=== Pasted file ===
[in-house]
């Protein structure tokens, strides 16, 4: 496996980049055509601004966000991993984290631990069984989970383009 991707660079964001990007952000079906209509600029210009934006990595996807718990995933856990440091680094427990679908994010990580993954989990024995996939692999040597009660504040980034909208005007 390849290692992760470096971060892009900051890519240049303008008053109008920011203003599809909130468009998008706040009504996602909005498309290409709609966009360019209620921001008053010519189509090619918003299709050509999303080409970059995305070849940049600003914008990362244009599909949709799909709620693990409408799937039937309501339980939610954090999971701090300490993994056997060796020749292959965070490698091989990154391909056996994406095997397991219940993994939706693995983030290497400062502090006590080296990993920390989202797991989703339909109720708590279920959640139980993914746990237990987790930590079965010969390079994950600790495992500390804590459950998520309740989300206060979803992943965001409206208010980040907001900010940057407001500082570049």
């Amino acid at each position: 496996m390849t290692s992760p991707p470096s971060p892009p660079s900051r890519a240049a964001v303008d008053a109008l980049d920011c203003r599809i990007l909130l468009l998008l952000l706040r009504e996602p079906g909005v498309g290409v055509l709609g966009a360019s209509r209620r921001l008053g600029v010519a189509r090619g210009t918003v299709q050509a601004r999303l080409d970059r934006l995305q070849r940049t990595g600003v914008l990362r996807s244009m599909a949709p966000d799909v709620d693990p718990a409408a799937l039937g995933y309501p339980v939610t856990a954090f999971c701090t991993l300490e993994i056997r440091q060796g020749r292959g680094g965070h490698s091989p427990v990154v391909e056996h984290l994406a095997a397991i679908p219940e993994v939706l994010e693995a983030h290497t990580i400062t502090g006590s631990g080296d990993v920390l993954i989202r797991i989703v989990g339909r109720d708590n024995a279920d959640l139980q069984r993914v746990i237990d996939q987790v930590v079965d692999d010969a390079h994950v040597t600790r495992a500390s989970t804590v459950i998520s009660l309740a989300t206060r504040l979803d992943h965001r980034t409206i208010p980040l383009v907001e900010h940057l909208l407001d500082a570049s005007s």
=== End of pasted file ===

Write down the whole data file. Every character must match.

[in-house]
């Protein structure tokens, strides 16, 4: 496996980049055509601004966000991993984290631990069984989970383009 991707660079964001990007952000079906209509600029210009934006990595996807718990995933856990440091680094427990679908994010990580993954989990024995996939692999040597009660504040980034909208005007 390849290692992760470096971060892009900051890519240049303008008053109008920011203003599809909130468009998008706040009504996602909005498309290409709609966009360019209620921001008053010519189509090619918003299709050509999303080409970059995305070849940049600003914008990362244009599909949709799909709620693990409408799937039937309501339980939610954090999971701090300490993994056997060796020749292959965070490698091989990154391909056996994406095997397991219940993994939706693995983030290497400062502090006590080296990993920390989202797991989703339909109720708590279920959640139980993914746990237990987790930590079965010969390079994950600790495992500390804590459950998520309740989300206060979803992943965001409206208010980040907001900010940057407001500082570049």
């Amino acid at each position: 496996m390849t290692s992760p991707p470096s971060p892009p660079s900051r890519a240049a964001v303008d008053a109008l980049d920011c203003r599809i990007l909130l468009l998008l952000l706040r009504e996602p079906g909005v498309g290409v055509l709609g966009a360019s209509r209620r921001l008053g600029v010519a189509r090619g210009t918003v299709q050509a601004r999303l080409d970059r934006l995305q070849r940049t990595g600003v914008l990362r996807s244009m599909a949709p966000d799909v709620d693990p718990a409408a799937l039937g995933y309501p339980v939610t856990a954090f999971c701090t991993l300490e993994i056997r440091q060796g020749r292959g680094g965070h490698s091989p427990v990154v391909e056996h984290l994406a095997a397991i679908p219940e993994v939706l994010e693995a983030h290497t990580i400062t502090g006590s631990g080296d990993v920390l993954i989202r797991i989703v989990g339909r109720d708590n024995a279920d959640l139980q069984r993914v746990i237990d996939q987790v930590v079965d692999d010969a390079h994950v040597t600790r495992a500390s989970t804590v459950i998520s009660l309740a989300t206060r504040l979803d992943h965001r980034t409206i208010p980040l383009v907001e900010h940057l909208l407001d500082a570049s005007s």